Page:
A Shrinkage Approach to LargeScale Covariance Matrix Estimation and Implications for Functional Genomics
, 2005
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Identifying differentially expressed genes using false discovery rate controlling procedures. Bioinformatics 19: 368–375
, 2003
"... Motivation: DNA microarrays have recently been used for the purpose of monitoring expression levels of thousands of genes simultaneously and identifying those genes that are differentially expressed. The probability that a false identification (type I error) is committed can increase sharply when th ..."
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Cited by 122 (2 self)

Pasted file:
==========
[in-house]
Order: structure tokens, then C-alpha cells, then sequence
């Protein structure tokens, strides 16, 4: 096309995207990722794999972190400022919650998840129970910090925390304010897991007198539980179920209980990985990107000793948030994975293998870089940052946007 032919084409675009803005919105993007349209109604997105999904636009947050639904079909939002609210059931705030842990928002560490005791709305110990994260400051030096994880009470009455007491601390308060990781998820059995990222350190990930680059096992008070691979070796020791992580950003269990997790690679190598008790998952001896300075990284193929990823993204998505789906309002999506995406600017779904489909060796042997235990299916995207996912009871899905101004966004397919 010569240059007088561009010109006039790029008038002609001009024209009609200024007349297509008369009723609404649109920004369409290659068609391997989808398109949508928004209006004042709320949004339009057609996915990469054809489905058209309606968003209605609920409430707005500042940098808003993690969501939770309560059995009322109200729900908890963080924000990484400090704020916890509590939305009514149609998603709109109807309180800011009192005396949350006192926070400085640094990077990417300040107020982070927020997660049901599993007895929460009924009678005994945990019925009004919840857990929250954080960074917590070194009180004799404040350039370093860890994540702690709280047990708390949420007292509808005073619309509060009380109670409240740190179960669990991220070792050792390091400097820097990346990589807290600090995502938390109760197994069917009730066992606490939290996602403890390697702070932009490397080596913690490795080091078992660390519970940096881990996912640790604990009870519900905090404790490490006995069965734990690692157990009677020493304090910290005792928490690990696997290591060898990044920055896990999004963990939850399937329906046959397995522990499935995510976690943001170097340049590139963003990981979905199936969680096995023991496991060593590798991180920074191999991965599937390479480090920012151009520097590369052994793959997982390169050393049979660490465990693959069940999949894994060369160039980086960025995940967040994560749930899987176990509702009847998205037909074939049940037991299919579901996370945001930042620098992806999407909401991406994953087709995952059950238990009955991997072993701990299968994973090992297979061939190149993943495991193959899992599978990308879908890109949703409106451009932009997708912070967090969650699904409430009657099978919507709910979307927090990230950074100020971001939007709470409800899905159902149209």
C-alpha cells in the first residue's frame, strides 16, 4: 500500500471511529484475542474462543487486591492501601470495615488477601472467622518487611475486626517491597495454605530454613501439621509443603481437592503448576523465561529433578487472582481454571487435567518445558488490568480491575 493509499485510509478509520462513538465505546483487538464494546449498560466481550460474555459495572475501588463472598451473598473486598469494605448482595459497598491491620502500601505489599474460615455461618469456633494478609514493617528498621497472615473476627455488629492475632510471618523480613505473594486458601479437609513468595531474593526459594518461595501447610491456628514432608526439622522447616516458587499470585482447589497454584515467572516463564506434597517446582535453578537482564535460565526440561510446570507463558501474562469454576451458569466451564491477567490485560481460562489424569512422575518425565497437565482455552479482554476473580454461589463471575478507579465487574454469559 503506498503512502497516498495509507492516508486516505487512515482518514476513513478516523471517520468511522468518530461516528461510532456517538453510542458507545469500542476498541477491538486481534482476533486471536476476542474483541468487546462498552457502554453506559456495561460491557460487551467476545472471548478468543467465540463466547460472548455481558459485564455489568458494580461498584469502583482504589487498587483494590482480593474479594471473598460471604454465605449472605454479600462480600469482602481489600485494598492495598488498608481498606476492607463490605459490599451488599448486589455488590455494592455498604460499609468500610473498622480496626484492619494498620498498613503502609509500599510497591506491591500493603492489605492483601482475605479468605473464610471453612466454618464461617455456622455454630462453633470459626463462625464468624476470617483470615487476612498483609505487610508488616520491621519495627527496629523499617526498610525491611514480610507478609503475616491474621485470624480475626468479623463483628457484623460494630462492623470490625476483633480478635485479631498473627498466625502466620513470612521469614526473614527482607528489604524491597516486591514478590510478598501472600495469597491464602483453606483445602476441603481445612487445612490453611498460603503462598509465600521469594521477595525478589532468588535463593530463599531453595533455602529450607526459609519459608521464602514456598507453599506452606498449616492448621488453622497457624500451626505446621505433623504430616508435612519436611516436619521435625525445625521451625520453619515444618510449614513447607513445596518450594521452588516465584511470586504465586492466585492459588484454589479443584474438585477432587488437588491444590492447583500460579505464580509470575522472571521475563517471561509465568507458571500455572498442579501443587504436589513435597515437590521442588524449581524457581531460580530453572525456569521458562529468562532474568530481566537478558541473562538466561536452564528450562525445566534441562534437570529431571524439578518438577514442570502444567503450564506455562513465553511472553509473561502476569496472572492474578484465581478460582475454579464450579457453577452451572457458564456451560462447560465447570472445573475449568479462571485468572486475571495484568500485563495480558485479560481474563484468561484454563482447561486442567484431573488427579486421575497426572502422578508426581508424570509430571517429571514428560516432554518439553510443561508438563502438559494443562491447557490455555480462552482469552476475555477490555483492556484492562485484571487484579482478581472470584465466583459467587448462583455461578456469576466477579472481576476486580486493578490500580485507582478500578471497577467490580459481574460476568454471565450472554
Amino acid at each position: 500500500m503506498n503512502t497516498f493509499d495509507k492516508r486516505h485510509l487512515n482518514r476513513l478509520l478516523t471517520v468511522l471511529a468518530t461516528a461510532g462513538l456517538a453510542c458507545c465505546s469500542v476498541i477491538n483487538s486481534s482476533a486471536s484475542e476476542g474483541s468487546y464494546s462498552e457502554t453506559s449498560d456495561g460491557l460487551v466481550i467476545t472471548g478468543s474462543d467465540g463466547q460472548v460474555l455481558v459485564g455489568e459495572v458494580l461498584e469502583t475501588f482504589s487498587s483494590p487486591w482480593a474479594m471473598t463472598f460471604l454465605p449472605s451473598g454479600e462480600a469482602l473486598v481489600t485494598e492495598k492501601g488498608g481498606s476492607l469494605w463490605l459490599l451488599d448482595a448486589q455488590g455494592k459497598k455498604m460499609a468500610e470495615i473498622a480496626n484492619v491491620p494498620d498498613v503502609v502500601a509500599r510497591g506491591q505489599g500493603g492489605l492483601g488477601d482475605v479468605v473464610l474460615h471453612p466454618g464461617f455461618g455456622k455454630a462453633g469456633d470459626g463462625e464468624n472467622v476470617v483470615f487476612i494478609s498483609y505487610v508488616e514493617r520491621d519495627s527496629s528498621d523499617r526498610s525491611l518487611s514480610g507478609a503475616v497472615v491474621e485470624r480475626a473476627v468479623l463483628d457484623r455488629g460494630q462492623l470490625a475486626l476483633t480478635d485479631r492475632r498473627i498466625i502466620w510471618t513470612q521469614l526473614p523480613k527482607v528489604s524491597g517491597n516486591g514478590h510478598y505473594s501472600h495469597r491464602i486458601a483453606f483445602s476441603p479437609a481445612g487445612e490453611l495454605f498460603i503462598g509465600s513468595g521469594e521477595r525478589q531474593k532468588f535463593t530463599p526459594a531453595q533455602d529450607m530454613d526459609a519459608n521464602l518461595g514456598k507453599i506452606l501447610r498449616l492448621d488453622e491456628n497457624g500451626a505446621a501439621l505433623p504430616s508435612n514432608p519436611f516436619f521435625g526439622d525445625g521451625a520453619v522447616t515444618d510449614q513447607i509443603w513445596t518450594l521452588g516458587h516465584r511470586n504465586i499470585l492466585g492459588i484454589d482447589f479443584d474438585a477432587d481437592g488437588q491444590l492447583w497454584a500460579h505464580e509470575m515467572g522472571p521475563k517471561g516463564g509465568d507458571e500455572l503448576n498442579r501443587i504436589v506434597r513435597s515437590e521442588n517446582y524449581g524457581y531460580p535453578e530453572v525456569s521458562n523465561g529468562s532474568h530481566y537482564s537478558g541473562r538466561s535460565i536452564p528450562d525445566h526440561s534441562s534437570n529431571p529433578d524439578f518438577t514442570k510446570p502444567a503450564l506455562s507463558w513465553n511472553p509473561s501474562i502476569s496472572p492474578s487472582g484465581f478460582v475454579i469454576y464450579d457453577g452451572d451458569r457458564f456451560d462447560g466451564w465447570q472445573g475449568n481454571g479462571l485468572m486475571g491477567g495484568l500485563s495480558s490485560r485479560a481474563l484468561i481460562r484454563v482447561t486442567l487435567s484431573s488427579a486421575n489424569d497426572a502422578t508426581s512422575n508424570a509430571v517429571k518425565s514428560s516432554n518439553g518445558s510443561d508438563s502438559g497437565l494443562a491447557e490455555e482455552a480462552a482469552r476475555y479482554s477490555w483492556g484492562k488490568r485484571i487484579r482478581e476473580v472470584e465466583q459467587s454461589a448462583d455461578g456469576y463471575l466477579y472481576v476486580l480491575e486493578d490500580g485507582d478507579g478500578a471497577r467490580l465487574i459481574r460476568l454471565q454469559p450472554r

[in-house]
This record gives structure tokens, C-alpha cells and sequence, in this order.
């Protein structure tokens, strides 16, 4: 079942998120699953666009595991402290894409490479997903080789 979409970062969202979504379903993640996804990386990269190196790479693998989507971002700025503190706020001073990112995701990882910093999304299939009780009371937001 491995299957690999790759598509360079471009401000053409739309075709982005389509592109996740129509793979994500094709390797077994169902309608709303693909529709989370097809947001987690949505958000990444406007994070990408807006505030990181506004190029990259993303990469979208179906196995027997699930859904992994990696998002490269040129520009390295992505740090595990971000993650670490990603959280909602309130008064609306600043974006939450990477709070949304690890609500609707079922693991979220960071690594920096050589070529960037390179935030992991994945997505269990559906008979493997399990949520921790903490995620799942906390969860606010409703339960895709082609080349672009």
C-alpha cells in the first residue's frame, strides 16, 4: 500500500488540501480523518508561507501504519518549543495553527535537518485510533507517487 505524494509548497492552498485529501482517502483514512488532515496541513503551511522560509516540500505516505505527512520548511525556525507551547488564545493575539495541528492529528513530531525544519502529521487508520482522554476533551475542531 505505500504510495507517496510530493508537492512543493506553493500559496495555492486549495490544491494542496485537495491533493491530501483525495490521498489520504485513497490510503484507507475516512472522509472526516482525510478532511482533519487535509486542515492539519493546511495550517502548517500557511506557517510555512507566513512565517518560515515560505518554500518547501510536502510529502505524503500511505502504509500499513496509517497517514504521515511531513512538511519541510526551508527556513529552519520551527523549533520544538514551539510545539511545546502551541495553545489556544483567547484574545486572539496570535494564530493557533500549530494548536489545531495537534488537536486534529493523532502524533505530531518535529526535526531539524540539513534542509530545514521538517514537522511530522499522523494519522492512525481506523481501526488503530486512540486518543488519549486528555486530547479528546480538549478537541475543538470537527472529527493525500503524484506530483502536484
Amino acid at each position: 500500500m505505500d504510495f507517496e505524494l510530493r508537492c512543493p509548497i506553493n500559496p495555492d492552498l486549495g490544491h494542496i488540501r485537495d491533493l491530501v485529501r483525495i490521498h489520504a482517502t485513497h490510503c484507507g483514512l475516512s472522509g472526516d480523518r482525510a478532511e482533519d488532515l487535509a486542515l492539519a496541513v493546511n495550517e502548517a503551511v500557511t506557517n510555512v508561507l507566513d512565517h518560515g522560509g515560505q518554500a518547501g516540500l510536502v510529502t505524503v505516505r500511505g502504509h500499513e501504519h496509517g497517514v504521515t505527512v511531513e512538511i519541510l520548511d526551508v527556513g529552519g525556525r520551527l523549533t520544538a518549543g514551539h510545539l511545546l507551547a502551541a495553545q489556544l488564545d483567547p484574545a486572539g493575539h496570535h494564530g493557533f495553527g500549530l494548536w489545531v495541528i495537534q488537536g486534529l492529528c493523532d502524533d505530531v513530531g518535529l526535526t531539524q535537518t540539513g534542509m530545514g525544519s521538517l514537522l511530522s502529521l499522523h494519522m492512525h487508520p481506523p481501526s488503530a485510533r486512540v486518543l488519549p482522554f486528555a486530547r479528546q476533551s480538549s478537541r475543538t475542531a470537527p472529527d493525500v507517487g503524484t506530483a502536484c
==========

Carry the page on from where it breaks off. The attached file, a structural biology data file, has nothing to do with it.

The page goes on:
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Motivation: DNA microarrays have recently been used for the purpose of monitoring expression levels of thousands of genes simultaneously and identifying those genes that are differentially expressed. The probability that a false identification (type I error) is committed can increase sharply when the number of tested genes gets large. Correlation between the test statistics attributed to gene coregulation and dependency in the measurement errors of the gene expression levels further complicates the problem. In this paper we address this very large multiplicity problem by adopting the false discovery rate (FDR) controlling approach. In order to address the dependency problem, we present three resamplingbased FDR controlling procedures, that account for the test statistics distribution, and compare their performance to that of the naïve application of the linear stepup procedure in Benjamini and Hochberg (1995). The procedures are studied using simulated microarray data, and their performance is examined relative to their ease of implementation. Results: Comparative simulation analysis shows that all four FDR controlling procedures control the FDR at the desired level, and retain substantially more power then the familywise error rate controlling procedures. In terms of power, using resampling of the marginal distribution of each test statistics substantially improves the performance over the naïve one. The highest power is achieved, at the expense of a more sophisticated algorithm, by the resamplingbased procedures that resample the joint distribution of the test statistics and estimate the level of FDR control.